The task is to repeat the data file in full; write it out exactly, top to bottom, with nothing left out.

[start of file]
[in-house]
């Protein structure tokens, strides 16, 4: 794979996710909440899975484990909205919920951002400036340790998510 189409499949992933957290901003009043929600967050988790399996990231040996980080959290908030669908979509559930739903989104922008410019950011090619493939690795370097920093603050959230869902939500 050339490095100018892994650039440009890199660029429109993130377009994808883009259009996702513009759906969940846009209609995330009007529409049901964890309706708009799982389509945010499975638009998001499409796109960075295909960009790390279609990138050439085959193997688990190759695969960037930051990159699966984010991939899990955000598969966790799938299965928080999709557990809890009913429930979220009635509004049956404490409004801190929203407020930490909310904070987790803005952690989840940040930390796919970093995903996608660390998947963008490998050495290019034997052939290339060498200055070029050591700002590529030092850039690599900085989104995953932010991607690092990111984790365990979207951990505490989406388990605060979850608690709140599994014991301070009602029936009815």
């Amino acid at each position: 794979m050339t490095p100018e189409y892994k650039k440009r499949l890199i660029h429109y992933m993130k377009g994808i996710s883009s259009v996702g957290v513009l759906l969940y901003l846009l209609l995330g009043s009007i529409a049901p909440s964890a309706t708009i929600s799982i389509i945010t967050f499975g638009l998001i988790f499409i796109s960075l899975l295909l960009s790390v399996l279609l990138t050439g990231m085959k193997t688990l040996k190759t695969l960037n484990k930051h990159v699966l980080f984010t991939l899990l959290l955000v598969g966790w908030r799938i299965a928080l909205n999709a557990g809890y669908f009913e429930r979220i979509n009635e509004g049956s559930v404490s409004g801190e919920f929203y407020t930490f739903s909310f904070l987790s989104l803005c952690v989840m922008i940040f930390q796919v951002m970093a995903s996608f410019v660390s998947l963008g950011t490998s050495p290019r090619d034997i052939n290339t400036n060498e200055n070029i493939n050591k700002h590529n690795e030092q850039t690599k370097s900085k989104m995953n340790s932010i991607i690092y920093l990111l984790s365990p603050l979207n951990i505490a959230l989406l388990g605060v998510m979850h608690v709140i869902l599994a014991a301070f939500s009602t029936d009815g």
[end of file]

[in-house]
């Protein structure tokens, strides 16, 4: 794979996710909440899975484990909205919920951002400036340790998510 189409499949992933957290901003009043929600967050988790399996990231040996980080959290908030669908979509559930739903989104922008410019950011090619493939690795370097920093603050959230869902939500 050339490095100018892994650039440009890199660029429109993130377009994808883009259009996702513009759906969940846009209609995330009007529409049901964890309706708009799982389509945010499975638009998001499409796109960075295909960009790390279609990138050439085959193997688990190759695969960037930051990159699966984010991939899990955000598969966790799938299965928080999709557990809890009913429930979220009635509004049956404490409004801190929203407020930490909310904070987790803005952690989840940040930390796919970093995903996608660390998947963008490998050495290019034997052939290339060498200055070029050591700002590529030092850039690599900085989104995953932010991607690092990111984790365990979207951990505490989406388990605060979850608690709140599994014991301070009602029936009815």
């Amino acid at each position: 794979m050339t490095p100018e189409y892994k650039k440009r499949l890199i660029h429109y992933m993130k377009g994808i996710s883009s259009v996702g957290v513009l759906l969940y901003l846009l209609l995330g009043s009007i529409a049901p909440s964890a309706t708009i929600s799982i389509i945010t967050f499975g638009l998001i988790f499409i796109s960075l899975l295909l960009s790390v399996l279609l990138t050439g990231m085959k193997t688990l040996k190759t695969l960037n484990k930051h990159v699966l980080f984010t991939l899990l959290l955000v598969g966790w908030r799938i299965a928080l909205n999709a557990g809890y669908f009913e429930r979220i979509n009635e509004g049956s559930v404490s409004g801190e919920f929203y407020t930490f739903s909310f904070l987790s989104l803005c952690v989840m922008i940040f930390q796919v951002m970093a995903s996608f410019v660390s998947l963008g950011t490998s050495p290019r090619d034997i052939n290339t400036n060498e200055n070029i493939n050591k700002h590529n690795e030092q850039t690599k370097s900085k989104m995953n340790s932010i991607i690092y920093l990111l984790s365990p603050l979207n951990i505490a959230l989406l388990g605060v998510m979850h608690v709140i869902l599994a014991a301070f939500s009602t029936d009815g």